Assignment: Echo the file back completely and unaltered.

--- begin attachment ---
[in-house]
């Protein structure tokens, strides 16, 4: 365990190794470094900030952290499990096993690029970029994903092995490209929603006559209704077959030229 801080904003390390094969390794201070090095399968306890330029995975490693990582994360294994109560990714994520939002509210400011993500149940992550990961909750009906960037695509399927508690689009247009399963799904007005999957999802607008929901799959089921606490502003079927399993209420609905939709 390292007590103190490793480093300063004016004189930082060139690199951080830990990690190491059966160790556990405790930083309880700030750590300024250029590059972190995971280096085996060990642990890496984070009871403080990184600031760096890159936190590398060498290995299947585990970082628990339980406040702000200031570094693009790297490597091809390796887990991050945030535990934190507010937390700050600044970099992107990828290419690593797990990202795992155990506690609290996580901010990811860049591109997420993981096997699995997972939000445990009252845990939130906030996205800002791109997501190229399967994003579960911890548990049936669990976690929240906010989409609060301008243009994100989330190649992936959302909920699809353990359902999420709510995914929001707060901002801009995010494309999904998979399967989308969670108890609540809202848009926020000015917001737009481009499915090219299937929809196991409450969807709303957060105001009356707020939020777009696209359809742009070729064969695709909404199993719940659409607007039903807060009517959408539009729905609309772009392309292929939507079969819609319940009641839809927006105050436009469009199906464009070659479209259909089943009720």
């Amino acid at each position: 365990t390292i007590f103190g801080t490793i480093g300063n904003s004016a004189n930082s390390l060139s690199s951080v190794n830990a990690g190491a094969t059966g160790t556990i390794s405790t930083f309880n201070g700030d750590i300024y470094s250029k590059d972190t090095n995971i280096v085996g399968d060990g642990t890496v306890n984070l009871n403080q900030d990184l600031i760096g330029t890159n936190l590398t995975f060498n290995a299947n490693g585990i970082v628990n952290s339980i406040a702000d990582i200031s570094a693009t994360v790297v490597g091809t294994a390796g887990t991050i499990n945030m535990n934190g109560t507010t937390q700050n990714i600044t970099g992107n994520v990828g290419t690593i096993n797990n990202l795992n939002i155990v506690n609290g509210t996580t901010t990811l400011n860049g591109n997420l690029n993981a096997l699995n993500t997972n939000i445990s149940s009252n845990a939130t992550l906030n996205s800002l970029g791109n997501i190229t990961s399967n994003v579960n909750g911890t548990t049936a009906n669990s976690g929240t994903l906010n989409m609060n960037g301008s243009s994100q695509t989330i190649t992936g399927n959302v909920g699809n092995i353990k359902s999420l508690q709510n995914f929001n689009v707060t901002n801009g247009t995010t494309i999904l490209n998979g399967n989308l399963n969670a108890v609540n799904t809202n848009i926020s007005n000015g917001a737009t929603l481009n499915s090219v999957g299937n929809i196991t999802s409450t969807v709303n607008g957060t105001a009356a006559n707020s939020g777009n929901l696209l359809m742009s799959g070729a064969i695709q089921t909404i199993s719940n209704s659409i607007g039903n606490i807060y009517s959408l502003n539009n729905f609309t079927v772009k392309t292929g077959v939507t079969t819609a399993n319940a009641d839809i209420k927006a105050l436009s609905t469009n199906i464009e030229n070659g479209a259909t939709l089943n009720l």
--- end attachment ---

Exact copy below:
[in-house]
């Protein structure tokens, strides 16, 4: 365990190794470094900030952290499990096993690029970029994903092995490209929603006559209704077959030229 801080904003390390094969390794201070090095399968306890330029995975490693990582994360294994109560990714994520939002509210400011993500149940992550990961909750009906960037695509399927508690689009247009399963799904007005999957999802607008929901799959089921606490502003079927399993209420609905939709 390292007590103190490793480093300063004016004189930082060139690199951080830990990690190491059966160790556990405790930083309880700030750590300024250029590059972190995971280096085996060990642990890496984070009871403080990184600031760096890159936190590398060498290995299947585990970082628990339980406040702000200031570094693009790297490597091809390796887990991050945030535990934190507010937390700050600044970099992107990828290419690593797990990202795992155990506690609290996580901010990811860049591109997420993981096997699995997972939000445990009252845990939130906030996205800002791109997501190229399967994003579960911890548990049936669990976690929240906010989409609060301008243009994100989330190649992936959302909920699809353990359902999420709510995914929001707060901002801009995010494309999904998979399967989308969670108890609540809202848009926020000015917001737009481009499915090219299937929809196991409450969807709303957060105001009356707020939020777009696209359809742009070729064969695709909404199993719940659409607007039903807060009517959408539009729905609309772009392309292929939507079969819609319940009641839809927006105050436009469009199906464009070659479209259909089943009720």
């Amino acid at each position: 365990t390292i007590f103190g801080t490793i480093g300063n904003s004016a004189n930082s390390l060139s690199s951080v190794n830990a990690g190491a094969t059966g160790t556990i390794s405790t930083f309880n201070g700030d750590i300024y470094s250029k590059d972190t090095n995971i280096v085996g399968d060990g642990t890496v306890n984070l009871n403080q900030d990184l600031i760096g330029t890159n936190l590398t995975f060498n290995a299947n490693g585990i970082v628990n952290s339980i406040a702000d990582i200031s570094a693009t994360v790297v490597g091809t294994a390796g887990t991050i499990n945030m535990n934190g109560t507010t937390q700050n990714i600044t970099g992107n994520v990828g290419t690593i096993n797990n990202l795992n939002i155990v506690n609290g509210t996580t901010t990811l400011n860049g591109n997420l690029n993981a096997l699995n993500t997972n939000i445990s149940s009252n845990a939130t992550l906030n996205s800002l970029g791109n997501i190229t990961s399967n994003v579960n909750g911890t548990t049936a009906n669990s976690g929240t994903l906010n989409m609060n960037g301008s243009s994100q695509t989330i190649t992936g399927n959302v909920g699809n092995i353990k359902s999420l508690q709510n995914f929001n689009v707060t901002n801009g247009t995010t494309i999904l490209n998979g399967n989308l399963n969670a108890v609540n799904t809202n848009i926020s007005n000015g917001a737009t929603l481009n499915s090219v999957g299937n929809i196991t999802s409450t969807v709303n607008g957060t105001a009356a006559n707020s939020g777009n929901l696209l359809m742009s799959g070729a064969i695709q089921t909404i199993s719940n209704s659409i607007g039903n606490i807060y009517s959408l502003n539009n729905f609309t079927v772009k392309t292929g077959v939507t079969t819609a399993n319940a009641d839809i209420k927006a105050l436009s609905t469009n199906i464009e030229n070659g479209a259909t939709l089943n009720l």